A Rugby woman who has used a family tragedy as inspiration to help hundreds of other families across Warwickshire has been recognised by Wasps for her work.
Charlotte Jolliffe experienced every parent’s worst nightmare in December 2014 when her 13- month-old son Freddie sadly passed away following a road traffic accident on the M6.
In the weeks after the accident, Charlotte sought specialist bereavement support but could not find any suitable service, which led to her launching her own charity in early 2015, called Freddie’s Wish.
Freddie’s Wish, which is run by Charlotte alongside her day job as a mental health and bereavement instructor, provides access to bereavement support for those who have lost a baby or child, as well as paediatric first aid training.
The charity has funded the training of more than 750 people in paediatric first aid, with training delivered by MDD First Aid, and has created an ongoing bereavement support service for any adult who has lost a baby or child from the moment of conception to the age of 25, which is delivered in partnership with Child Bereavement UK.
The charity has also trained 50 schools across Warwickshire in bereavement support, also in partnership with Child Bereavement UK.
Since establishing the charity, Charlotte has raised approximately £160,000 so that Freddie’s Wish can provide practical support and funding for those who have lost a child in Warwickshire.
Charlotte’s efforts prompted her father, and Wasps fan, Steve Jolliffe, to nominate her for the Wasps Community Hero Awards, in association with Wasps Partner, Hannafin Contractors.
The Awards aim to recognise and reward people that have made a significant difference in their local community.
Charlotte said: “Freddie was everything I could have wished for and when he passed away, as a family we were absolutely devastated.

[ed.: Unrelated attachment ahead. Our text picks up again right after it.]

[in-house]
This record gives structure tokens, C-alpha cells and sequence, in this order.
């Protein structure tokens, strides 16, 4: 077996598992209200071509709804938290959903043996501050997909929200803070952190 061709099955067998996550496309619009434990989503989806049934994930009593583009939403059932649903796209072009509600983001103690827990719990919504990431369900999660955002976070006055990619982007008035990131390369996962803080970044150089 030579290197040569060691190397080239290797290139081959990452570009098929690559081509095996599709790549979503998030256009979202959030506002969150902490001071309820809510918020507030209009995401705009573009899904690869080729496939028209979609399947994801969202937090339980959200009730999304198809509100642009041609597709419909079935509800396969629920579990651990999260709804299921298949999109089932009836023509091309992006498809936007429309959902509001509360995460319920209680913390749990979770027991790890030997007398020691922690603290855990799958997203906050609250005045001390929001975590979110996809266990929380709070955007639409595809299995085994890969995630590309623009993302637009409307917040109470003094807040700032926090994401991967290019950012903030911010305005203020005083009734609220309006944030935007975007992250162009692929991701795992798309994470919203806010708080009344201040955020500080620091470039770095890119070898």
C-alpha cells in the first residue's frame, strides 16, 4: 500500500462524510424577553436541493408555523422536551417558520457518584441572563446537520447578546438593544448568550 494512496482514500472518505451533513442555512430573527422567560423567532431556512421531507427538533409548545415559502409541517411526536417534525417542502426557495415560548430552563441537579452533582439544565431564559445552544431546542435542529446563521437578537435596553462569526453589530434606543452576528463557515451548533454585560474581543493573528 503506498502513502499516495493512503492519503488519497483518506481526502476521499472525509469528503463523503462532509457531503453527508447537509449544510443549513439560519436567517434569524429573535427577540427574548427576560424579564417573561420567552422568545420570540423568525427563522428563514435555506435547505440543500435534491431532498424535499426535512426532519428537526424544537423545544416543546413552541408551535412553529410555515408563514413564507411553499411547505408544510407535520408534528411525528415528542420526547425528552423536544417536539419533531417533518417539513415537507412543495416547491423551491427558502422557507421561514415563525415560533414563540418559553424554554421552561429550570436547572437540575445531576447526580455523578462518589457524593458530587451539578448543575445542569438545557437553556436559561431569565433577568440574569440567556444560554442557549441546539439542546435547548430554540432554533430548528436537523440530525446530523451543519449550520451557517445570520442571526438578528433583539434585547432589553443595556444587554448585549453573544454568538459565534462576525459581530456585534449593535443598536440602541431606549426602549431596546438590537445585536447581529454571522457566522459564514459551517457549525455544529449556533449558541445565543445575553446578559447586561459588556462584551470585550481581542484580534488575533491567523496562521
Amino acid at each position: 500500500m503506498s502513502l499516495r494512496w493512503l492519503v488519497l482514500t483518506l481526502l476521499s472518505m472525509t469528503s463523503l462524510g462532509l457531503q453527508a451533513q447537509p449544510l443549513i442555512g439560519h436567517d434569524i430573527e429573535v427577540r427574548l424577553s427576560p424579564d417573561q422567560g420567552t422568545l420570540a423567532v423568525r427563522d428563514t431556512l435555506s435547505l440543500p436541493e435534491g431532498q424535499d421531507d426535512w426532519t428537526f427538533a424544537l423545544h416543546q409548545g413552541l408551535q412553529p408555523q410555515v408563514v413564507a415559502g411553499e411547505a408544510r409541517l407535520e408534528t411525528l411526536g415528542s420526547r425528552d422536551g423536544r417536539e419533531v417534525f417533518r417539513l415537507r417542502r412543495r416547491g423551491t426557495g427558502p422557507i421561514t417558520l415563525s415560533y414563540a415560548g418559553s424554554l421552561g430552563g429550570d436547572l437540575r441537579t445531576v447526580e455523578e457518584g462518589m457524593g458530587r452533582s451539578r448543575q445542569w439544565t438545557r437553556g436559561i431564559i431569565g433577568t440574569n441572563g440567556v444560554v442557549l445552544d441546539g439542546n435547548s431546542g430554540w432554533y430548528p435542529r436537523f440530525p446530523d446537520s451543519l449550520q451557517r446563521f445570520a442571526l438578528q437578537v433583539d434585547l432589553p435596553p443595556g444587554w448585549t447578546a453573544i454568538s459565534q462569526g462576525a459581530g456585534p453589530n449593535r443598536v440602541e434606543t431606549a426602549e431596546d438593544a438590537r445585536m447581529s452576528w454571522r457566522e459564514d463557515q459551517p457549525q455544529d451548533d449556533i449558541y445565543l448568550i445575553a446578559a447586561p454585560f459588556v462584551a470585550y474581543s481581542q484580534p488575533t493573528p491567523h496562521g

“I was experiencing this deep and intense pain and felt so lonely - I just wanted to talk to others who had gone through what I was going through, but found nothing.
“That’s when I had a lightbulb moment and knew there was a gap here that needed filling to not only build a legacy for Freddie, but to try and ensure that anyone else out there who is struggling with the loss of a loved one knows that they’re not alone.
“The paediatric first aid service that we offer is really significant for us. Freddie’s dad administered CPR on him at the scene of the accident, and while it didn’t save his life, it gave him a fighting chance and enabled me to get to the hospital to say goodbye to him before he passed away - proof to me that doing something in an emergency situation is better than doing nothing.”
Like all charities, Freddie’s Wish has seen a dip in fundraising during the Coronavirus pandemic, but Charlotte says that her loyal supporters have found ways of continuing their support.
“It costs us around £20,000 a year to run both of our services and we rely purely on public donations, which have still been coming into us during lockdown. We’ve had people donating money that they would have spent on their daily commute or coffee, which has been fantastic.
“It fills me with pride to see how Freddie’s Wish has grown from an idea in my mind to the sheer number of people it has helped - and I’d like to thank both my dad for nominating me and for Wasps for picking me as their community hero winner.”
To recognise Charlotte for her efforts in the community, Hannafin Contractors will provide Charlotte with hospitality at an upcoming Wasps home match at Ricoh Arena, a signed shirt and personal video message from a first-team Wasps player.
Adam Benson, Chief Commercial Officer at Wasps, said: “Charlotte’s story and desire to help other people amid her own personal struggle really blew us away, and she is more than worthy of being named as one of our community heroes.
“We look forward to welcoming her to the Ricoh Arena in the near future to recognise her for the difference that she is making to those in need.”
For more information about Freddie’s Wish, visit www.freddieswish.org